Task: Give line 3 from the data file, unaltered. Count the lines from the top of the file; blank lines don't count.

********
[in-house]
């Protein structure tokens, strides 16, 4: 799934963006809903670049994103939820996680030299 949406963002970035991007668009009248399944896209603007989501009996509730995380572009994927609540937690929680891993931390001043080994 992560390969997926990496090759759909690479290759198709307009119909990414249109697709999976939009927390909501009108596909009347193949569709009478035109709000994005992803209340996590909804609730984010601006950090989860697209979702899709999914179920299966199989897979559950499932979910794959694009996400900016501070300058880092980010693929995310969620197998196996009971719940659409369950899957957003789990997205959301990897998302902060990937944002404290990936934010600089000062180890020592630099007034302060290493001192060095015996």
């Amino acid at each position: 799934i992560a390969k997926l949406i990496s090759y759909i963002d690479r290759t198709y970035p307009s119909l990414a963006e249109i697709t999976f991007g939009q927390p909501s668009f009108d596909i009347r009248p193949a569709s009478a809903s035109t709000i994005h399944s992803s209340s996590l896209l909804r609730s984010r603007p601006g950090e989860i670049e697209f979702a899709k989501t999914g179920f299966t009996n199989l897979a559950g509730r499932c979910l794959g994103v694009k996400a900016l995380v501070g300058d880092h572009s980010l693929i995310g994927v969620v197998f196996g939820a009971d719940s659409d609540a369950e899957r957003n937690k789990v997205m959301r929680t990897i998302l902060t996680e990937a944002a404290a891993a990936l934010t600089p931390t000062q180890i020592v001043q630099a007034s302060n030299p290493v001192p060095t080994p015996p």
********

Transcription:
């Amino acid at each position: 799934i992560a390969k997926l949406i990496s090759y759909i963002d690479r290759t198709y970035p307009s119909l990414a963006e249109i697709t999976f991007g939009q927390p909501s668009f009108d596909i009347r009248p193949a569709s009478a809903s035109t709000i994005h399944s992803s209340s996590l896209l909804r609730s984010r603007p601006g950090e989860i670049e697209f979702a899709k989501t999914g179920f299966t009996n199989l897979a559950g509730r499932c979910l794959g994103v694009k996400a900016l995380v501070g300058d880092h572009s980010l693929i995310g994927v969620v197998f196996g939820a009971d719940s659409d609540a369950e899957r957003n937690k789990v997205m959301r929680t990897i998302l902060t996680e990937a944002a404290a891993a990936l934010t600089p931390t000062q180890i020592v001043q630099a007034s302060n030299p290493v001192p060095t080994p015996p």